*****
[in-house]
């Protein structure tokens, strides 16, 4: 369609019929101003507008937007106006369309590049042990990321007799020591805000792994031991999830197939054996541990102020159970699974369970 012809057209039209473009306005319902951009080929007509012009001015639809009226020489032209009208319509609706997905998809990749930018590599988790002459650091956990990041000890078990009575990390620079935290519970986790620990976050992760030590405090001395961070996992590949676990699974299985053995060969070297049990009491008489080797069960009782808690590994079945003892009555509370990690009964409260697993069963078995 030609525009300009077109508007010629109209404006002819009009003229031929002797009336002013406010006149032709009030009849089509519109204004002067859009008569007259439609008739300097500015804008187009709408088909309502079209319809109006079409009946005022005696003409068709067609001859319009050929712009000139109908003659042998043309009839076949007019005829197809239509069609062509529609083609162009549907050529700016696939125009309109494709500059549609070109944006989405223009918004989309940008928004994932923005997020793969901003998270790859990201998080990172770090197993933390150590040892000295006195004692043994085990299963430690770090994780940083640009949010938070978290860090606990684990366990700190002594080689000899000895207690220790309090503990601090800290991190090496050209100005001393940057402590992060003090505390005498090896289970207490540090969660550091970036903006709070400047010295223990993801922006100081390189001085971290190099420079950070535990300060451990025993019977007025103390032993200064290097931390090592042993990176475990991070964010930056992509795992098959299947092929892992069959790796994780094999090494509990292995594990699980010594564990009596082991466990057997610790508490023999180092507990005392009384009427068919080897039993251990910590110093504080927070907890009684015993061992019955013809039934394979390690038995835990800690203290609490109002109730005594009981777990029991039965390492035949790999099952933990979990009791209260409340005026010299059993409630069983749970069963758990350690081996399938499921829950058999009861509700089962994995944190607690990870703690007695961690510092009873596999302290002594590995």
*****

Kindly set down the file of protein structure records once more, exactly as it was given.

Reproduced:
[in-house]
């Protein structure tokens, strides 16, 4: 369609019929101003507008937007106006369309590049042990990321007799020591805000792994031991999830197939054996541990102020159970699974369970 012809057209039209473009306005319902951009080929007509012009001015639809009226020489032209009208319509609706997905998809990749930018590599988790002459650091956990990041000890078990009575990390620079935290519970986790620990976050992760030590405090001395961070996992590949676990699974299985053995060969070297049990009491008489080797069960009782808690590994079945003892009555509370990690009964409260697993069963078995 030609525009300009077109508007010629109209404006002819009009003229031929002797009336002013406010006149032709009030009849089509519109204004002067859009008569007259439609008739300097500015804008187009709408088909309502079209319809109006079409009946005022005696003409068709067609001859319009050929712009000139109908003659042998043309009839076949007019005829197809239509069609062509529609083609162009549907050529700016696939125009309109494709500059549609070109944006989405223009918004989309940008928004994932923005997020793969901003998270790859990201998080990172770090197993933390150590040892000295006195004692043994085990299963430690770090994780940083640009949010938070978290860090606990684990366990700190002594080689000899000895207690220790309090503990601090800290991190090496050209100005001393940057402590992060003090505390005498090896289970207490540090969660550091970036903006709070400047010295223990993801922006100081390189001085971290190099420079950070535990300060451990025993019977007025103390032993200064290097931390090592042993990176475990991070964010930056992509795992098959299947092929892992069959790796994780094999090494509990292995594990699980010594564990009596082991466990057997610790508490023999180092507990005392009384009427068919080897039993251990910590110093504080927070907890009684015993061992019955013809039934394979390690038995835990800690203290609490109002109730005594009981777990029991039965390492035949790999099952933990979990009791209260409340005026010299059993409630069983749970069963758990350690081996399938499921829950058999009861509700089962994995944190607690990870703690007695961690510092009873596999302290002594590995």